Lobatse has a rich political, social and economic legacy and heritage, documented through Fish Keitseng and Samora Machel monuments.
It is difficult to live in that town and not develop a soft spot for it. I am a Bandleng chick: straight out of Woodhall, Lobatse. Call me cheri ya se kasi, if you please! My perception of the town is different now that I am older. It is a town of contrast: the poverty and affluence exist side by side.
The grapple to be modern in a vintage landscape is quite obvious. Perhaps what could strike anyone would be the unrealised potential of the town.
Lobatse is a cosmopolitan metropolis town, once an economic hub and most of the people there were part of the urban migration when the town still enjoyed economic success. My working-class parents moved there to work.
And they never left.
My formative years were spent at the Botswana Meat Commission (BMC) residential quarters. We later moved to Woodhall, which was a stark difference but I adjusted because it also had a strong sense of community.
The town incites nostalgia within me. One could not be from Lobatse and not be a supporter of Gunners. I recall the black and white T-shirt my mother donned when the team played. Had a strong loyalty and affection, and back then the team always won.
Choppies as we known it now started off as a small grocery store commonly known as ko ga MmaSabera in Peleng. (Now known as Wayside). This was the most popular store before the modern chain stores arrived.
There was also the now defunct Co-op, where we bought our groceries. And of course there was Lesedi stores, situated opposite our house, in a dirty mall called Moselewapula. I still call the humble abode, home.
Growing up, there were a lot of memorable experiences. Oh, who could forget trips to Mthetwa’s humble store in Peleng, where we bought the most scrumptious fat cakes (that sold for about ten thebe) and artchar?
Another popular store in my time was Danna, owned by the Puskas couple, where one could conveniently get bread and the cool drink that accompanied the special Sunday meal, with the hope of getting a free sweet. (The Puskas’ now own Big Five, Majestic Five and Big Valley lodges).
I favoured being transported to school using rre Mo-India’s kombi. Everyone wanted to be on Mo-India’s kombi (I have since established that is not his real name and that residents of Peleng gave him the name because he was an enterprising man. Ha!)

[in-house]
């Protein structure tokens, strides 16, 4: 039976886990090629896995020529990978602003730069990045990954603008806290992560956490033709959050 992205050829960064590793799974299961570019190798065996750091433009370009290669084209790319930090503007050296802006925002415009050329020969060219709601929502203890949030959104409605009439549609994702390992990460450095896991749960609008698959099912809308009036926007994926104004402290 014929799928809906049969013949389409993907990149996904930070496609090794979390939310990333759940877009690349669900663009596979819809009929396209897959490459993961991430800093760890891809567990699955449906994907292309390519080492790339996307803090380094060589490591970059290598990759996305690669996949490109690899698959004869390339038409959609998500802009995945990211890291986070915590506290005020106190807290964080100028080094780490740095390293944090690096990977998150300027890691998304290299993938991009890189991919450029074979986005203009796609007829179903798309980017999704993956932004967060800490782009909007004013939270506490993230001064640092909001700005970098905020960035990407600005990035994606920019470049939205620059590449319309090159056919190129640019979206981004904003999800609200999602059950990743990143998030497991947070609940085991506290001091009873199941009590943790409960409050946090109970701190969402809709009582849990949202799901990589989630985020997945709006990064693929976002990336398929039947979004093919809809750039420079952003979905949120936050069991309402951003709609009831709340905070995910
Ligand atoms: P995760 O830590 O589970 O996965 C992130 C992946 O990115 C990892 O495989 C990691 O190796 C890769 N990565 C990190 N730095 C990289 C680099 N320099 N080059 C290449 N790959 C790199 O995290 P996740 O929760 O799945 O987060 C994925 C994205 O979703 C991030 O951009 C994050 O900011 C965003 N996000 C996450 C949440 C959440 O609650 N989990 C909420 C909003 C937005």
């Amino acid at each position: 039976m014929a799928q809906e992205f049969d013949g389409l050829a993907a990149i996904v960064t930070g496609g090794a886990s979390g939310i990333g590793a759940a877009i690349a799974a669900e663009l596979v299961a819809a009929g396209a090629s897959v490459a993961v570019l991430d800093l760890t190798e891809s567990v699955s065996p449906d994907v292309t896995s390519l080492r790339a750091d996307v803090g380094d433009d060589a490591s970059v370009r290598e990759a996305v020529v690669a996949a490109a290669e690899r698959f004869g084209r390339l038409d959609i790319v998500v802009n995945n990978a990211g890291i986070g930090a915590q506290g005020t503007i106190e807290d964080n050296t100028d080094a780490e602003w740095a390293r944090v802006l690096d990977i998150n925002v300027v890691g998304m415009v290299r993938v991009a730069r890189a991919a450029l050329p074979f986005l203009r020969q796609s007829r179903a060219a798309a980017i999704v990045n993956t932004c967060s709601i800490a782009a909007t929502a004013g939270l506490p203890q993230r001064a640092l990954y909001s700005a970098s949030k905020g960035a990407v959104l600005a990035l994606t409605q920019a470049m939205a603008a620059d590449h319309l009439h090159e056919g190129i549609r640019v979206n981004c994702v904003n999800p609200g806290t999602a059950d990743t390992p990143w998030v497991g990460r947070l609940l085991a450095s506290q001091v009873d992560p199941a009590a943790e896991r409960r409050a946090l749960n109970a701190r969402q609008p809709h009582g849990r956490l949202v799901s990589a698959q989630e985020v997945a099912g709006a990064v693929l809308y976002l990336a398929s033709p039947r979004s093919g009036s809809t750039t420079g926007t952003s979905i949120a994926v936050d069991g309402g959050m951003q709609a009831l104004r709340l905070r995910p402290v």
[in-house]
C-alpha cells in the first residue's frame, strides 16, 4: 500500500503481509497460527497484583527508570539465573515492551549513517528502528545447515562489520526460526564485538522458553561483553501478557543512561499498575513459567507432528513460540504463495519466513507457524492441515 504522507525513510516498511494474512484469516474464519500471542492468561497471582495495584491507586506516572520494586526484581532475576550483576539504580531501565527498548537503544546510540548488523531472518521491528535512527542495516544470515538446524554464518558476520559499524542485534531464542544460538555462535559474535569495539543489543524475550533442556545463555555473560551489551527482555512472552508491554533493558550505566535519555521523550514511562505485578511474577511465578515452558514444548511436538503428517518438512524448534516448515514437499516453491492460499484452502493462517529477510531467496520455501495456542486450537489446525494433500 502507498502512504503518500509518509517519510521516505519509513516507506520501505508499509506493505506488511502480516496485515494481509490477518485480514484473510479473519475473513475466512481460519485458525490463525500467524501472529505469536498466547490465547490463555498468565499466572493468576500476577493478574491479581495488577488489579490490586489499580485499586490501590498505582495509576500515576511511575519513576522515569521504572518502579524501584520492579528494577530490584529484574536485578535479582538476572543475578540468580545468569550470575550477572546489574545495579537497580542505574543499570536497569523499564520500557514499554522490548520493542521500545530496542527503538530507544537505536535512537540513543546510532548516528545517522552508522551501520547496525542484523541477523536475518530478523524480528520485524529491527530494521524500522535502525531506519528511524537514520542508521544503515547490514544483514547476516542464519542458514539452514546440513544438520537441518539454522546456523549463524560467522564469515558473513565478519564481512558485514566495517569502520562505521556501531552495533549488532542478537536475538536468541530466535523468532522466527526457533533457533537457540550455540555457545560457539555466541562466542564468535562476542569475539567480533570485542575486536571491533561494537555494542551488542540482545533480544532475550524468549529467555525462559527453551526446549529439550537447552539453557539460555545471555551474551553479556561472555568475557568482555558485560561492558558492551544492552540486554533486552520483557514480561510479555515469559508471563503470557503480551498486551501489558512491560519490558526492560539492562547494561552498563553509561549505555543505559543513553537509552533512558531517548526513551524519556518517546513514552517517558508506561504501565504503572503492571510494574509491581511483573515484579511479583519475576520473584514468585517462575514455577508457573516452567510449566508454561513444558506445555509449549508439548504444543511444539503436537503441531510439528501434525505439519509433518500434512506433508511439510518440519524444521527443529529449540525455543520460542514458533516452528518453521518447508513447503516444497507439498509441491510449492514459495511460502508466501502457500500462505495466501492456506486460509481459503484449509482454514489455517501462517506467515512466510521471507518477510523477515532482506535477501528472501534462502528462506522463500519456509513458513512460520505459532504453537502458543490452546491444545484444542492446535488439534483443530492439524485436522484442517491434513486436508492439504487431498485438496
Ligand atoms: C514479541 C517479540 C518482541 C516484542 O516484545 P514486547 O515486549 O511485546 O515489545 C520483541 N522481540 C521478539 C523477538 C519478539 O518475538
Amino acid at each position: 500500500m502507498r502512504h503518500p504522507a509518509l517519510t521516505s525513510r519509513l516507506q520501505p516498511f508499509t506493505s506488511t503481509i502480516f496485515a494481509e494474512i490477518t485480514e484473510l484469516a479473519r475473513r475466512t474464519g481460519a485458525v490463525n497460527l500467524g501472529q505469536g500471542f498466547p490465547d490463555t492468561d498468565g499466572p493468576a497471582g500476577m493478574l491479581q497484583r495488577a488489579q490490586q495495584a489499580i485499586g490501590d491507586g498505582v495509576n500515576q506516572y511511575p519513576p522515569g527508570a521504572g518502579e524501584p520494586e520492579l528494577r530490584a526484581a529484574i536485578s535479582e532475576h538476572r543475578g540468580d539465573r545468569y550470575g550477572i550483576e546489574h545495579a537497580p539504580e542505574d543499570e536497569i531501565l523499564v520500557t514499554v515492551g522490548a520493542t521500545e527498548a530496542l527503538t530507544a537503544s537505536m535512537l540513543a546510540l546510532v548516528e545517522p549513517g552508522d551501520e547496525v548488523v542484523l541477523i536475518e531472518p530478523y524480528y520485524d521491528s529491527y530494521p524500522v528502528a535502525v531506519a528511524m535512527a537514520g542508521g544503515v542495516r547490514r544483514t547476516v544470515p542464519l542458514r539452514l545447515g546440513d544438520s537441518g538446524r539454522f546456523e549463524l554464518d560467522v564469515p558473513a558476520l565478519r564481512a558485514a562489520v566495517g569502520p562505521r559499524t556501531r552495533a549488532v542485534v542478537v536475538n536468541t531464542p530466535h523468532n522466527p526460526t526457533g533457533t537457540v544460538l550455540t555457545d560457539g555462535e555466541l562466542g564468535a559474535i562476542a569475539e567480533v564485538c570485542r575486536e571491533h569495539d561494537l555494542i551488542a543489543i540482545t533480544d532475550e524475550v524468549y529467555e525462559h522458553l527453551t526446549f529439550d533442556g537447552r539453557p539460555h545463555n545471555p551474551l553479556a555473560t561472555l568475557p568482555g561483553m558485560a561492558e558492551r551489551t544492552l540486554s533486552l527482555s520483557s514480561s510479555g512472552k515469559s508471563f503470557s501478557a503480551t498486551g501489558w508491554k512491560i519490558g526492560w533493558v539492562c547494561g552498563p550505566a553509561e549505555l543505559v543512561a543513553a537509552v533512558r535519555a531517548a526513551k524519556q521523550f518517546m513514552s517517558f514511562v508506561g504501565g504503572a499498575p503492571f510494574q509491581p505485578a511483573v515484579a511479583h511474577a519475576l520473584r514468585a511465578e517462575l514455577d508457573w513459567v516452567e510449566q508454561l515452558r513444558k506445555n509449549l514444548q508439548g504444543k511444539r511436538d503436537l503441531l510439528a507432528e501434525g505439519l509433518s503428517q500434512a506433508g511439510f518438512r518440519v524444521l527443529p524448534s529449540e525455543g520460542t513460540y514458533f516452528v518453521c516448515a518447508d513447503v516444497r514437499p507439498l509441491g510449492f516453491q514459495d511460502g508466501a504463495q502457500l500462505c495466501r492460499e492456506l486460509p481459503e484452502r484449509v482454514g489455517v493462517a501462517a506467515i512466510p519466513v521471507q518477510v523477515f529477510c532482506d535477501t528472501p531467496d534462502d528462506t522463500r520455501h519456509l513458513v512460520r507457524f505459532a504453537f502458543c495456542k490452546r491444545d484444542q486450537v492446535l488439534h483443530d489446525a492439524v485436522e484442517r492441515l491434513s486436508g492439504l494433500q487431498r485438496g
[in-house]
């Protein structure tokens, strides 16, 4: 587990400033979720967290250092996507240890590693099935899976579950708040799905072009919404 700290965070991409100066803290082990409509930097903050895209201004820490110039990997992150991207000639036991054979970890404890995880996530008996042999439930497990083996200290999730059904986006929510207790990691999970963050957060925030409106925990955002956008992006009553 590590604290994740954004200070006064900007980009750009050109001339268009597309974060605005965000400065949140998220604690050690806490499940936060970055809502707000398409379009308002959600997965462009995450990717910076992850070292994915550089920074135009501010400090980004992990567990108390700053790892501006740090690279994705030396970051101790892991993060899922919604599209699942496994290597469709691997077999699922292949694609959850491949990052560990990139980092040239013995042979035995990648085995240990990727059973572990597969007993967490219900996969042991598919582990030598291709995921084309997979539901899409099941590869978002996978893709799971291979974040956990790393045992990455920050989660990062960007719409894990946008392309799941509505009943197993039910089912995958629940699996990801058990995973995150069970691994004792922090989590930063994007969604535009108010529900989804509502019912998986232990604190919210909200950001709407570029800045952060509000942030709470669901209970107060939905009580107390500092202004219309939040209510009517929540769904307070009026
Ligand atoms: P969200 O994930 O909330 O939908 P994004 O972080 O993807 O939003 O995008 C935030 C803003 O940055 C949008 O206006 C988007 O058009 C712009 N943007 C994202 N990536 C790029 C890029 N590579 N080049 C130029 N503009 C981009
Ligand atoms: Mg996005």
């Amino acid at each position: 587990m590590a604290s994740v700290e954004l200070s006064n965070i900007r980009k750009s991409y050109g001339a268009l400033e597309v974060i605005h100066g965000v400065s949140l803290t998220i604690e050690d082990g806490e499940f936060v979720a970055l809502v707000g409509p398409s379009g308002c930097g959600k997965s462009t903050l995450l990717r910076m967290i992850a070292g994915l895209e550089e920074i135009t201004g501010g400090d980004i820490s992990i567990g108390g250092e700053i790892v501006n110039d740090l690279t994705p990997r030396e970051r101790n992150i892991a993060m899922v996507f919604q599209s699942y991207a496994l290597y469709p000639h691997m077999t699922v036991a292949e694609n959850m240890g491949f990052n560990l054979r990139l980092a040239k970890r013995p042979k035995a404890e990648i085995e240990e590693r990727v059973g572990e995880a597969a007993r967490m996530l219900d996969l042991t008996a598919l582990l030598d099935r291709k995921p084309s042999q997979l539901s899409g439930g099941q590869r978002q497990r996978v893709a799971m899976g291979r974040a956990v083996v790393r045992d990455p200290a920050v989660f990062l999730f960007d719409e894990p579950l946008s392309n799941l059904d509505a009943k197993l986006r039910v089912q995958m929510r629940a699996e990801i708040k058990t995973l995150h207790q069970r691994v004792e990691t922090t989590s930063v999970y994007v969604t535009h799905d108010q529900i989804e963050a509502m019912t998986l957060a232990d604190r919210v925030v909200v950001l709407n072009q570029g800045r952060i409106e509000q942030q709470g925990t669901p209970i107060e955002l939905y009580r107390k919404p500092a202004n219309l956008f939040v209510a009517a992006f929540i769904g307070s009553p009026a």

He is an amiable and hard working man who owns several bars, including yes, Moselewapula, a stone’s throw away from my house. I learnt most songs here, and waited for Sundays for soothing classics when I would sing along to jams such as Said I loved but I lied by Michael Bolton.
Considering this enterprising and supportive spirit in the community, one would have expected that the town would have many thriving enterprises. Not so. In fact, Lobatse is poorer than it was several years ago.
Most of the small and medium scale business owners complain of low business, largely because there aren’t many people with the financial muscle to bolster their enterprises.
Lobatse has suffered great misfortunes, which include the relocation or closure of key industrial companies such as Ben Rose, Lobatse Tiles and the Teacher Training Centre.
To date, there is only the High Court and Geological Surveys, now renamed Botswana Geo-Science Institute (BGSI), to speak of.
Even the previously renowned BMC and Lobatse Clay Works have lost their previous lustre, having previously retrenched hundreds of employees and struggling to make exceptional business.
The town could have highly benefited from a rigorous economic plan that includes taking advantage of its rich heritage, proximity to the capital city and minefield of artistic and creative talent among the youth from the southern areas.
Lobatse could have been a manufacturing, arts or even agro business hub, to create employment, develop thriving industries and eventually alleviate the stark poverty prevalent in the town.
Sadly, nowadays many people seem to be in a hurry to leave Lobatse or only want to pass through it.
This Saturday, scores of people will flock to the Stadium in Lobatse to celebrate 120 years of the town’s existence. It is bittersweet because you want to celebrate the milestones, and the changes and developments but you also mourn what Lobatse should have and could have been.
Lobatse’s is a dream deferred, but I hold dear the memories and the heart-warming quiet that transcends the town.
I have had conversations with passionate natives of the town including Loatile Seboni (who was once at the helm of YWCA) and Micheal Bontsheng, an engineer by profession, who tried his luck at politics but didn’t win the council seat he contested in the past election.
He had amazing ideas and knew so much about the town but insisted that the town has intellectual drain because there are no great minds in leadership positions. In the past years, one Gobe Taziba, who is now a member of the BNYC, wrote extensively about the need to revive the town and position capable and passionate leadership to lead it to glory.
I have spoken to many other people who are sad that Lobatse remains a ghost town despite the significant history that it carries.
During his time as MP, Nehemiah Modubule preached economic diversification for the town, but the ideas never saw the light of day. Progress has been quite slow. Despite it’s unrealised potential, as it celebrates many years of it’s majestic existence, I say, ‘I love you Bandleng, for you are my Dladleng!’